YouTube Shakes Off Ads with Subscription Music Service

by Glenn Hower | Nov. 12, 2014

As I stroll and speak around CCW-SATCON today, there is plenty of talk around how OTT rights and licensing are going to affect traditional video distribution methods. However, Google (being Google), decided to crash the party with their announcement of YouTube Music Key, an ad-free subscription service that will allow users to watch, download, and listen to music offline or with the screen locked. The new music service is interesting, and there are a few key takeaways from the announcement.

  • As long as the support services and infrastructure necessary for payments are in place and cost-effective, this should not really change much about what YouTube does. It creates an alternative revenue stream, but YouTube will continue to rely heavily on advertising as the majority of viewers are likely to continue consuming content for free.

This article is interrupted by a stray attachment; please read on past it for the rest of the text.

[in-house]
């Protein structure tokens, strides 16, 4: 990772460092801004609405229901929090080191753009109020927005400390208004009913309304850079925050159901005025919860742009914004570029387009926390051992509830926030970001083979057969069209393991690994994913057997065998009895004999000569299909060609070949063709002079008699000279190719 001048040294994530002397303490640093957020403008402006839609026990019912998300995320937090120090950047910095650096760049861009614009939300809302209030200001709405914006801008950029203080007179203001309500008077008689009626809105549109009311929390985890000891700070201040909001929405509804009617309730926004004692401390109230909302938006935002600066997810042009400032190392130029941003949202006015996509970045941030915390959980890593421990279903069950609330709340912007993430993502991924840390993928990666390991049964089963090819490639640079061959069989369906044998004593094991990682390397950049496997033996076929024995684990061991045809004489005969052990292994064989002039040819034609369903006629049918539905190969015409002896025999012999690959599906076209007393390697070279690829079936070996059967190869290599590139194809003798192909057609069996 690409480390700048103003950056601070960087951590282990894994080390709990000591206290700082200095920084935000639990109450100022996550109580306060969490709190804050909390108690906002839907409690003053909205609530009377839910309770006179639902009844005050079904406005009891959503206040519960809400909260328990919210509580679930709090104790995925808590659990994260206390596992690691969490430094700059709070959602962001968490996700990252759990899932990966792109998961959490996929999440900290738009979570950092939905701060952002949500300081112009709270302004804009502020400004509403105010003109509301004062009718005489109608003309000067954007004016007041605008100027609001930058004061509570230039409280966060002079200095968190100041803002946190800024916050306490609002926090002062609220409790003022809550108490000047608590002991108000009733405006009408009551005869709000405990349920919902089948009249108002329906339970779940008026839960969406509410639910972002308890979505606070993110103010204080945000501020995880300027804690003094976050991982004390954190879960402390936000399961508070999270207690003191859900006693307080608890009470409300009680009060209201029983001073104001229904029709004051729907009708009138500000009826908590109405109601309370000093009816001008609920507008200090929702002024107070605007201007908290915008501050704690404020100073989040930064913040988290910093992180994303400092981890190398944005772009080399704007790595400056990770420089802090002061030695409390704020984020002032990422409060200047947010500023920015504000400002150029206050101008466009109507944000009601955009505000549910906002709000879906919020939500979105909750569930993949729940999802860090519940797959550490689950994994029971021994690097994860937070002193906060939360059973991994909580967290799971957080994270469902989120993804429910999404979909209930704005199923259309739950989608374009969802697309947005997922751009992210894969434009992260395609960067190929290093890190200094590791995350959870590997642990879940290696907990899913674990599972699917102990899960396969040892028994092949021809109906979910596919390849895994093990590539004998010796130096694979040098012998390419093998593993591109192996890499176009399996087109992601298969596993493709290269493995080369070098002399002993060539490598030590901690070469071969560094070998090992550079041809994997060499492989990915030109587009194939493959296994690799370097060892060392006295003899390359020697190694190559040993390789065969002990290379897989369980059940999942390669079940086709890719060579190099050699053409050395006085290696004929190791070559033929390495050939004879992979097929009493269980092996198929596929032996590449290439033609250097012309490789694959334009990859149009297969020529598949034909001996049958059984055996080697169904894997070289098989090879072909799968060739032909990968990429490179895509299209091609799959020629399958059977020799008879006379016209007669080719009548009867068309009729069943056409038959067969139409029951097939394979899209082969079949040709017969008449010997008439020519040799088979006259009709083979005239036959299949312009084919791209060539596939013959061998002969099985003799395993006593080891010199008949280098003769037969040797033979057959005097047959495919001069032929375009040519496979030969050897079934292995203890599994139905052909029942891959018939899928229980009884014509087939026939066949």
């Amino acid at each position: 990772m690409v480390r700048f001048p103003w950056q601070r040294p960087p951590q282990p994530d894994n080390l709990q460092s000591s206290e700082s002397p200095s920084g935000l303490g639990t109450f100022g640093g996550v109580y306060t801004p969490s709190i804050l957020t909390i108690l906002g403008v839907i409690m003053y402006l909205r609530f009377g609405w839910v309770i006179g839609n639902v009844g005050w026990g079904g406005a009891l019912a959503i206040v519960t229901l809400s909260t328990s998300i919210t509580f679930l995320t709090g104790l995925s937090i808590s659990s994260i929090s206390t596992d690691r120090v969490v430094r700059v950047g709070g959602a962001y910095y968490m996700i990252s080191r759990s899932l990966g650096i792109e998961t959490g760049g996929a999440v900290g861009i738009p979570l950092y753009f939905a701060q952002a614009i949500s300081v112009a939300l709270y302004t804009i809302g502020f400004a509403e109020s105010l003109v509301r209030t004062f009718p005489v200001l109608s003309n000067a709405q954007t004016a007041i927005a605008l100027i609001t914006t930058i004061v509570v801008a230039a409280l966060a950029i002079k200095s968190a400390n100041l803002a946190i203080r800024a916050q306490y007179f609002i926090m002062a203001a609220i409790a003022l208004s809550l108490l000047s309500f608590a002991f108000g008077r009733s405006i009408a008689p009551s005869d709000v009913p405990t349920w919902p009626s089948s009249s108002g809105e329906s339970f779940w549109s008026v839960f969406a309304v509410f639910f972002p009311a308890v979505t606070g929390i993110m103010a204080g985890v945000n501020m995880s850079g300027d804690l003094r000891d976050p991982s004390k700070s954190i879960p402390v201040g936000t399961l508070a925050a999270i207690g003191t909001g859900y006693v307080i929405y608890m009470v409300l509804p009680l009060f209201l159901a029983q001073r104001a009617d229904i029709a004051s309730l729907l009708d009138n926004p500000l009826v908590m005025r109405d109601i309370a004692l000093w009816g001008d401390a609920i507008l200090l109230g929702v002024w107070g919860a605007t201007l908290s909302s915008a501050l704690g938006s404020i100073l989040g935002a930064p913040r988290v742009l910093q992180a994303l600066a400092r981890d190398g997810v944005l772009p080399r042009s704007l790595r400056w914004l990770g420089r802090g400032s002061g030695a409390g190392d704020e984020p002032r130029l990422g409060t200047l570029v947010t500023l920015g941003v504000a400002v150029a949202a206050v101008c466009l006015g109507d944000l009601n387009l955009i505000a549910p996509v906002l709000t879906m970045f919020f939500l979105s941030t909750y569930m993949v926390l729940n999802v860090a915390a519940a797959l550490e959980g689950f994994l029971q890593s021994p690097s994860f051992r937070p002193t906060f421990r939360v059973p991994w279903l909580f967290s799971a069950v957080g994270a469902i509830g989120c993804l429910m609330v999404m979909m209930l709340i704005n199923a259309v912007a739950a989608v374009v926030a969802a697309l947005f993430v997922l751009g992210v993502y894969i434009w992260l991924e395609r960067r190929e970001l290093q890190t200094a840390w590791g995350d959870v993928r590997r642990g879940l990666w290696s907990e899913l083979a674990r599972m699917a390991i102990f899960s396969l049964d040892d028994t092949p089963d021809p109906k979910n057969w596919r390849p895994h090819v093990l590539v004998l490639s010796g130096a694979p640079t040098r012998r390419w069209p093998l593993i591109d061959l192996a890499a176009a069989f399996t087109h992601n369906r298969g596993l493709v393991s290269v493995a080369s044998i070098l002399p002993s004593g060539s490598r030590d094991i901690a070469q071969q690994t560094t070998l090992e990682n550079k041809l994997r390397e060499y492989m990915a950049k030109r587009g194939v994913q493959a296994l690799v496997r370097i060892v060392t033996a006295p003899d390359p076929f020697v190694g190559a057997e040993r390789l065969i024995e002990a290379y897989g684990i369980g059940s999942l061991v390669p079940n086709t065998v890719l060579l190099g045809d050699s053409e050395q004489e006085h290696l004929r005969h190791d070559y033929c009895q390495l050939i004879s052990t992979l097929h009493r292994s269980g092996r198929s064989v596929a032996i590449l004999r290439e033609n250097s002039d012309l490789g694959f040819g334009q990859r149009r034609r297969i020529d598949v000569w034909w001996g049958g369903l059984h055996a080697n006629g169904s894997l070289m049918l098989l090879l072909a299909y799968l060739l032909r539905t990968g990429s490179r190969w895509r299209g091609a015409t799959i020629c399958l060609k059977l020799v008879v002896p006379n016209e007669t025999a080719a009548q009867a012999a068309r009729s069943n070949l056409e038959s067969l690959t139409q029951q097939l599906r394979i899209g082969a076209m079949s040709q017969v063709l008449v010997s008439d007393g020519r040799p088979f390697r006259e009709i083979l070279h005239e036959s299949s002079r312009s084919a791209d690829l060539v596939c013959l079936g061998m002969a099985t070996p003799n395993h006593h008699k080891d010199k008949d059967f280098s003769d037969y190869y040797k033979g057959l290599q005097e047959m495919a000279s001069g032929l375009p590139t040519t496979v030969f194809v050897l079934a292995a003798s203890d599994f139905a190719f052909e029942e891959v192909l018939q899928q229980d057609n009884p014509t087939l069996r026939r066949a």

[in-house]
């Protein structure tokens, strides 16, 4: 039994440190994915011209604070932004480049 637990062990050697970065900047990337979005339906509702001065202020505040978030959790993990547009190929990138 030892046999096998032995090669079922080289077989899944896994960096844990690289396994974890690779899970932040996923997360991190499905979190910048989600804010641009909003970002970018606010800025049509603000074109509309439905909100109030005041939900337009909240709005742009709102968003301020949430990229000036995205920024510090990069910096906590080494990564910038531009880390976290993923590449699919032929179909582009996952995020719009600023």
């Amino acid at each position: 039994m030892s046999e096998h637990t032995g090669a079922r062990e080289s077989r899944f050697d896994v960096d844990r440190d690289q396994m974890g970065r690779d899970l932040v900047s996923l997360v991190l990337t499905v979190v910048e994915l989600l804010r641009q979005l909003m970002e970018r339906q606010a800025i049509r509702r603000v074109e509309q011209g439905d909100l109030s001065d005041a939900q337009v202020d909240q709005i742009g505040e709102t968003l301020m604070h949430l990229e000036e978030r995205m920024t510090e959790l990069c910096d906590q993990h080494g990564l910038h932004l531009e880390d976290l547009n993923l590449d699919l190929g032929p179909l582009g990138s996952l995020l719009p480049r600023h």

• YouTube answered certain viewer complaints about consuming music on its service including audio playback with the screen locked, curated music playlists, and full album access. Those willing to pay for it and listen to ad-free music probably will pay for it.
  • Compared to their Google All Access service, YouTube carries a potentially stronger brand for Google that people already associate with music and music videos. This is easy brand leverage for Google. 
  • Music is already a tough sell to stingy consumers, with most consumer use cases for music being highly passive and unengaged. Anything to bring in incremental revenue and a higher level of engagement is a boon to YouTube, the record label, and the artist alike. 

Overall the move into subscription music is slightly surprising for YouTube, in which free access is one of its defining features, but it seems to be a logical one. The question that will be answered in the coming months is whether or not enough consumers are willing to pay for it to justify the service.

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